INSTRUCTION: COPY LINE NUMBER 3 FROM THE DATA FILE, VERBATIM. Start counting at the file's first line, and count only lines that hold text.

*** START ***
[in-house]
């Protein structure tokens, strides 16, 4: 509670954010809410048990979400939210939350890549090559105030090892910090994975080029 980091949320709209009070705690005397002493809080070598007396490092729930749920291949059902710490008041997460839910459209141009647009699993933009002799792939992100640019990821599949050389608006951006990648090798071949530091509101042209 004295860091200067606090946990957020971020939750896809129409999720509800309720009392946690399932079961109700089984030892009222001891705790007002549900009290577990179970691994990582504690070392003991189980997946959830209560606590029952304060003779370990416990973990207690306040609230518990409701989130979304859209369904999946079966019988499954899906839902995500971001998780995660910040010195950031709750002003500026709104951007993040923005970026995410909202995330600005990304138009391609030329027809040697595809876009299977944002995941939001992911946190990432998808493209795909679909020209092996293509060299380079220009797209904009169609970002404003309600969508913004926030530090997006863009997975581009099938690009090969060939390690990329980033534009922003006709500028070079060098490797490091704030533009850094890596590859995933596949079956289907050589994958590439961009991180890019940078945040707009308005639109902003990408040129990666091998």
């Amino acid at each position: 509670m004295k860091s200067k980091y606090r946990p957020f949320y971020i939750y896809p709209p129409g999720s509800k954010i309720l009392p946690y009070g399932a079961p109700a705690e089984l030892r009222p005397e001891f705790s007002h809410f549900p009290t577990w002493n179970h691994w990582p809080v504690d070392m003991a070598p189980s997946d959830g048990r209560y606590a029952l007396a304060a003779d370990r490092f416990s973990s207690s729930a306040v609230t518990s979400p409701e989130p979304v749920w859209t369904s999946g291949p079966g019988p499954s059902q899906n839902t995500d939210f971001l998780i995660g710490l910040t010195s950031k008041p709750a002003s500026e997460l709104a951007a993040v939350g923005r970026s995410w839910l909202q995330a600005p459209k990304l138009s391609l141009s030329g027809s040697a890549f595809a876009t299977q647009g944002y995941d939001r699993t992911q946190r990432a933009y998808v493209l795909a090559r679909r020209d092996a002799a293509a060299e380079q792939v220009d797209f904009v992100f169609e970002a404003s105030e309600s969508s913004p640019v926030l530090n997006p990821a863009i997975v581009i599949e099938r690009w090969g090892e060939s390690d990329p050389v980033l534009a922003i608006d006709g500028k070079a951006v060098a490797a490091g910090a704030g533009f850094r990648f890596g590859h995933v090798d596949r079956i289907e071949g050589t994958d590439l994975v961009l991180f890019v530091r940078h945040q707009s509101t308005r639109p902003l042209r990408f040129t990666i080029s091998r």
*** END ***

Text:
């Amino acid at each position: 509670m004295k860091s200067k980091y606090r946990p957020f949320y971020i939750y896809p709209p129409g999720s509800k954010i309720l009392p946690y009070g399932a079961p109700a705690e089984l030892r009222p005397e001891f705790s007002h809410f549900p009290t577990w002493n179970h691994w990582p809080v504690d070392m003991a070598p189980s997946d959830g048990r209560y606590a029952l007396a304060a003779d370990r490092f416990s973990s207690s729930a306040v609230t518990s979400p409701e989130p979304v749920w859209t369904s999946g291949p079966g019988p499954s059902q899906n839902t995500d939210f971001l998780i995660g710490l910040t010195s950031k008041p709750a002003s500026e997460l709104a951007a993040v939350g923005r970026s995410w839910l909202q995330a600005p459209k990304l138009s391609l141009s030329g027809s040697a890549f595809a876009t299977q647009g944002y995941d939001r699993t992911q946190r990432a933009y998808v493209l795909a090559r679909r020209d092996a002799a293509a060299e380079q792939v220009d797209f904009v992100f169609e970002a404003s105030e309600s969508s913004p640019v926030l530090n997006p990821a863009i997975v581009i599949e099938r690009w090969g090892e060939s390690d990329p050389v980033l534009a922003i608006d006709g500028k070079a951006v060098a490797a490091g910090a704030g533009f850094r990648f890596g590859h995933v090798d596949r079956i289907e071949g050589t994958d590439l994975v961009l991180f890019v530091r940078h945040q707009s509101t308005r639109p902003l042209r990408f040129t990666i080029s091998r």